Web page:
I stood within a tiny single room occupancy of a transitional housing unit for people with HIV/AIDS, thoroughly regretting that I had volunteered to serve at this San Francisco organization. I looked around the filthy room. Inches from my left leg, irregular patches of dried blood stained the white sheet that covered the double mattress. By my foot sat a bucket full of prescriptions, just below a bottle of gin and box of cocaine.
In the next few hours I would learn that the two men who had lived in this bedraggled room were deceased. One died after an extended battle with AIDS, and his lover, unable to cope with the loss took his own life in this very room. So there I stood, terrified and disgusted, wishing the volunteer coordinator would reconsider the task that he had delegated to me. The family of the latter deceased man was coming to pick up the belongings of their estranged loved one, and I was responsible for separating the items they would take and the items that would be discarded.
My mind began to race. How could I determine what was valuable in the lives of two strangers? How could I be the one to decide what things will define a man and his lover to a family that had not spoken to him in years? I should not be here, I thought to myself, because I am nothing like these other people. I felt a compelling desire to leave, but I knew I must stay for at least a short time.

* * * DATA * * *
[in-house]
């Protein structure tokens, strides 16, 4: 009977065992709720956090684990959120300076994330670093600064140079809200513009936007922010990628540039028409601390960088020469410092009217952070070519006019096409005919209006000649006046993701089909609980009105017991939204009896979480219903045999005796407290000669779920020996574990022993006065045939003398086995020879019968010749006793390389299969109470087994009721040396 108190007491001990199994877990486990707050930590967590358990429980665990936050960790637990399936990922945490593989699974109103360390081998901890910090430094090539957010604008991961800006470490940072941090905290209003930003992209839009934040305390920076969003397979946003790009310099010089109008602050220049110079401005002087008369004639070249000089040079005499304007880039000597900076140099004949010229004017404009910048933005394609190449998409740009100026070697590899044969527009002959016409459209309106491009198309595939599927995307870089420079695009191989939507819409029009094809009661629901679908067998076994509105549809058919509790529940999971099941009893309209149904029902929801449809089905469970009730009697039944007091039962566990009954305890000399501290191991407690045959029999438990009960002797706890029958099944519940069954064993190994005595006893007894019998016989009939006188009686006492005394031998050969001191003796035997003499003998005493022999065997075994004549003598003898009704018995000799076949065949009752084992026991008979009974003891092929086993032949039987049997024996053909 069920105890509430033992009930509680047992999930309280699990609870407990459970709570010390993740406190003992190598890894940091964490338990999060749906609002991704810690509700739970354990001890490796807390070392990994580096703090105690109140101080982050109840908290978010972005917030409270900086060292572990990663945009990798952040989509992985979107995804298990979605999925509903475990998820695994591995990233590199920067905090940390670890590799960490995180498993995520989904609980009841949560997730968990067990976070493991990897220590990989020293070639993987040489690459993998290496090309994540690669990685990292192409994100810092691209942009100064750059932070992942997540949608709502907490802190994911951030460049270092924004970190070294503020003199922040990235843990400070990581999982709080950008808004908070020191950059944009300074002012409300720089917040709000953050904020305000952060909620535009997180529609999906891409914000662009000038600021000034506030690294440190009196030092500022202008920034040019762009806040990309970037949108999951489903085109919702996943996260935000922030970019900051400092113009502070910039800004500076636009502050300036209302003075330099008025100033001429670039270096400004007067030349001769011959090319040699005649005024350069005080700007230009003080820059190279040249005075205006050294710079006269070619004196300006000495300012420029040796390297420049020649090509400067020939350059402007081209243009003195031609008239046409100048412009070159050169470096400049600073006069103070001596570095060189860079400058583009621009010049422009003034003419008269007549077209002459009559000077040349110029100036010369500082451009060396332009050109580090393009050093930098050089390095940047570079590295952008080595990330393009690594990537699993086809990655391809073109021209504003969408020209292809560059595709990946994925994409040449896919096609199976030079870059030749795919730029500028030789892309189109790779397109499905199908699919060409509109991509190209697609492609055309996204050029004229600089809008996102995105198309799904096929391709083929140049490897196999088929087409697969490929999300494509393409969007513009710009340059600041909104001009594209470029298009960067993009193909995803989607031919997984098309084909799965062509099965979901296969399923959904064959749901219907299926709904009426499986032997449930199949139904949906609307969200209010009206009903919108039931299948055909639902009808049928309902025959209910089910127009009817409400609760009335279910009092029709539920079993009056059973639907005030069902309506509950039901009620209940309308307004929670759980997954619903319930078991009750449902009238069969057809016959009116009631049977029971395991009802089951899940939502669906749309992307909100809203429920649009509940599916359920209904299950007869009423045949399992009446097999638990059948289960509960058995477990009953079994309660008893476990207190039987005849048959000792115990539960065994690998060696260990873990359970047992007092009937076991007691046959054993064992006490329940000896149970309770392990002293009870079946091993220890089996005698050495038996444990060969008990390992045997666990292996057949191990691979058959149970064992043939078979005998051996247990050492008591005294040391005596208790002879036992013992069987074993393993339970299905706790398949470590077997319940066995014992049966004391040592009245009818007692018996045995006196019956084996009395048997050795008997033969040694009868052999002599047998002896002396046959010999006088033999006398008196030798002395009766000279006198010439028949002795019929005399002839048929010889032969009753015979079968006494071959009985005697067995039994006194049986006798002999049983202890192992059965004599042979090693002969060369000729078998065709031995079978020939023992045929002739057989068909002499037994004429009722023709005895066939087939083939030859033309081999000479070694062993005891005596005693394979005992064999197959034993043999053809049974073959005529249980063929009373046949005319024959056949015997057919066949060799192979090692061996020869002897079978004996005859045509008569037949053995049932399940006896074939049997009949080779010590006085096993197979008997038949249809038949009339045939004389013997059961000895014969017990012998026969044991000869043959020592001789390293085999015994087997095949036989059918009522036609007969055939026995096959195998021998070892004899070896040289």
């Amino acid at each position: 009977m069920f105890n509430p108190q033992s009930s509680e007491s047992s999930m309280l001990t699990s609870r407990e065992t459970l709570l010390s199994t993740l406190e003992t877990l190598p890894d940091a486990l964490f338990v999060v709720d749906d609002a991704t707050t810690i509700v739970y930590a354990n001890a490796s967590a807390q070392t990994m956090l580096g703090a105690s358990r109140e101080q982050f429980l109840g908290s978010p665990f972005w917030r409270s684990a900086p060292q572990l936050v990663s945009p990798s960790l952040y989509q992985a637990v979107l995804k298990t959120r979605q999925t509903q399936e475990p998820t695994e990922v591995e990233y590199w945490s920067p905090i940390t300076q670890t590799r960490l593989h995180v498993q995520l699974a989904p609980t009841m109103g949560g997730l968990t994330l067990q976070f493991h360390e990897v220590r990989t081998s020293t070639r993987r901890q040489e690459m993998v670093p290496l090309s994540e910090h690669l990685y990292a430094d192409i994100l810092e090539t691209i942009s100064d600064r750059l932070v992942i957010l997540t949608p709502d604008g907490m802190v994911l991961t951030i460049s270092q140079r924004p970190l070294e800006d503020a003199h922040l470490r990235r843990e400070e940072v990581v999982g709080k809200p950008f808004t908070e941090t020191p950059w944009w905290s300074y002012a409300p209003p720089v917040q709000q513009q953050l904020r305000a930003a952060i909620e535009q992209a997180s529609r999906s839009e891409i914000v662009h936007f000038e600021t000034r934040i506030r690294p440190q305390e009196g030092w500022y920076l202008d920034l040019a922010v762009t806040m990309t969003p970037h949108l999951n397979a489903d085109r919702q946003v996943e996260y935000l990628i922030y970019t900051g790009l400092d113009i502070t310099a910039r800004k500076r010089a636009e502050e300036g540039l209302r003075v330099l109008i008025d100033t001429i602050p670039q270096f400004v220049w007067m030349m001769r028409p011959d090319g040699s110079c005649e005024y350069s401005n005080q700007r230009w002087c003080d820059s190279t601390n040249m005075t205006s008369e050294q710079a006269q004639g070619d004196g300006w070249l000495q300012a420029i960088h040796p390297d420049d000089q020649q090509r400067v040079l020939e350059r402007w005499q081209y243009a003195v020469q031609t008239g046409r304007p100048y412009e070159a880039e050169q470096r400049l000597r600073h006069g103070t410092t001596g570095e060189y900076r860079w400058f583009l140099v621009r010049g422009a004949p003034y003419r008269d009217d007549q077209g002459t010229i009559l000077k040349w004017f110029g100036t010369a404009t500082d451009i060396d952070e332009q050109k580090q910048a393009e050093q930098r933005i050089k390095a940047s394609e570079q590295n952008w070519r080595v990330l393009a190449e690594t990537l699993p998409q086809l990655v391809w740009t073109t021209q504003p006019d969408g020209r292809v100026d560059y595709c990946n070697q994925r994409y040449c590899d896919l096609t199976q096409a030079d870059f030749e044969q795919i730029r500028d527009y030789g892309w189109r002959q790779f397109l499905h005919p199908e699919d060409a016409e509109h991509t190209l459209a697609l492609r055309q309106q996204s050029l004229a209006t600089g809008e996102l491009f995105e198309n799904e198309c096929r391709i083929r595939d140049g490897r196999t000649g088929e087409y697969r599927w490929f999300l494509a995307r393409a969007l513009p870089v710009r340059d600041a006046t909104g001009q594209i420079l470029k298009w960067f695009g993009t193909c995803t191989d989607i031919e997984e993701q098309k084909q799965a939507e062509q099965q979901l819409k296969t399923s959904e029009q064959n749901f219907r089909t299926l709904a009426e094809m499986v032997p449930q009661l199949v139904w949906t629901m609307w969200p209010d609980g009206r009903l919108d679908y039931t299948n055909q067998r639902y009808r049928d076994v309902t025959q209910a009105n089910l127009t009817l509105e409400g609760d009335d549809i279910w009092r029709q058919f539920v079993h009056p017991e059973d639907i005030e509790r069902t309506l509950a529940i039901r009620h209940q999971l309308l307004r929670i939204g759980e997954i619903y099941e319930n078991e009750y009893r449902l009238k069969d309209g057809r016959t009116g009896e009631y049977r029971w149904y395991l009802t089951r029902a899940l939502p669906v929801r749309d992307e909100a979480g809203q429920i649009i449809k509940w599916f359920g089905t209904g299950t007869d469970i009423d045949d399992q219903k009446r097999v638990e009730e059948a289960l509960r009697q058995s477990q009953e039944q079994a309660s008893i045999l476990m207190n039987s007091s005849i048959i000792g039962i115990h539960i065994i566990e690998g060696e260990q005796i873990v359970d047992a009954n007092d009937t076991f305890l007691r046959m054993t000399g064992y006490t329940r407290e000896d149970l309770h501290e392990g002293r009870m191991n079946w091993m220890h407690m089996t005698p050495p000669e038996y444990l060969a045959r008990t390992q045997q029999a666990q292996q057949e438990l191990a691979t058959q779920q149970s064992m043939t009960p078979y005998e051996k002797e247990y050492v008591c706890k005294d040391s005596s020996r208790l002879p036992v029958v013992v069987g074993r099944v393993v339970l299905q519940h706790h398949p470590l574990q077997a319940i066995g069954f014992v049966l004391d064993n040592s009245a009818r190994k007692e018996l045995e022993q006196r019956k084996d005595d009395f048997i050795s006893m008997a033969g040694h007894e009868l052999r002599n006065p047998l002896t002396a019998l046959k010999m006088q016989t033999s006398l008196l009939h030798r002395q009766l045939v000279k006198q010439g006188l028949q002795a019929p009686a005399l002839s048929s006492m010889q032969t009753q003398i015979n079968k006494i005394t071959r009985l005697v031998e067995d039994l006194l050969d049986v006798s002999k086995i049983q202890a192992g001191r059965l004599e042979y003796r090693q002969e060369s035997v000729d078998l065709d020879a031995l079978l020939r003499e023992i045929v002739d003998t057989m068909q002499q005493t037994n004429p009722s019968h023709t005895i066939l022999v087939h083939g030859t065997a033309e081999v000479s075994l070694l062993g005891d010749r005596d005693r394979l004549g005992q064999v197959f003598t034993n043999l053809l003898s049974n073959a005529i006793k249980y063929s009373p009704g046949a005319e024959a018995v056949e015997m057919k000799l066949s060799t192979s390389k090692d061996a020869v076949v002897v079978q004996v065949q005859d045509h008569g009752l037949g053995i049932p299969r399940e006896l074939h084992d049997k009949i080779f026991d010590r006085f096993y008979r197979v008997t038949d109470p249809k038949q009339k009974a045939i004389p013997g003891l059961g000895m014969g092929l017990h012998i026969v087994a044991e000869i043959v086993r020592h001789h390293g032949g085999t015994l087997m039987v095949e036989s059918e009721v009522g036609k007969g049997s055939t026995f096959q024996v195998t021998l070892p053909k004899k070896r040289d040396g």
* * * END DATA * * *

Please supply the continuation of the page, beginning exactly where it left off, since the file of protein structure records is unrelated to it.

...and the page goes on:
I glanced around with a pale face. Where could I even begin? I decided to start with the refrigerator, the only thing that I knew would certainly be trash. I opened the silver door, and then slammed it shut when the pungent stench of rotten food hits my nose. “I cannot do this,” I said out loud. But as I stepped towards the door, something caught my eye and I stopped.
Hanging against the filthy, white, wall hung three dream catchers. I quickly thought of my own bedroom, where a similar dream catcher hangs beside my bed. My eye moved downward, to a bright poster tacked into the desk: a print by Andy Warhol, an artist I find enthralling. Next to the poster sat a Nalgene bottle, identical to the one I carry. I walked towards the desk, shaking from the realization that my discomfort has disappeared.
In those few seconds, I began to realize that I knew this person, although we never met. This room and the people who had lived there all became familiar when I looked with nonjudgmental eyes. The heaps of objects and the room itself led me to an intimate connection with these two men who had appeared radically unlike me.
I believe that the presence of something holy permeates everything that exists. This holiness causes an interconnectedness that transcends every boundary and eradicates the notion of other. When I recognize this sacredness, I am moved to act with compassion and reverence; I affirm not only that temporal beauty but also its mysterious source. When I ignore the holy, I attain the ability to be dishonest, cruel, greedy, or judgmental.
This I believe: Recognizing and revering the holy within everything and everyone in existence will bring unity, healing, and harmony to a hurting and fractured world.
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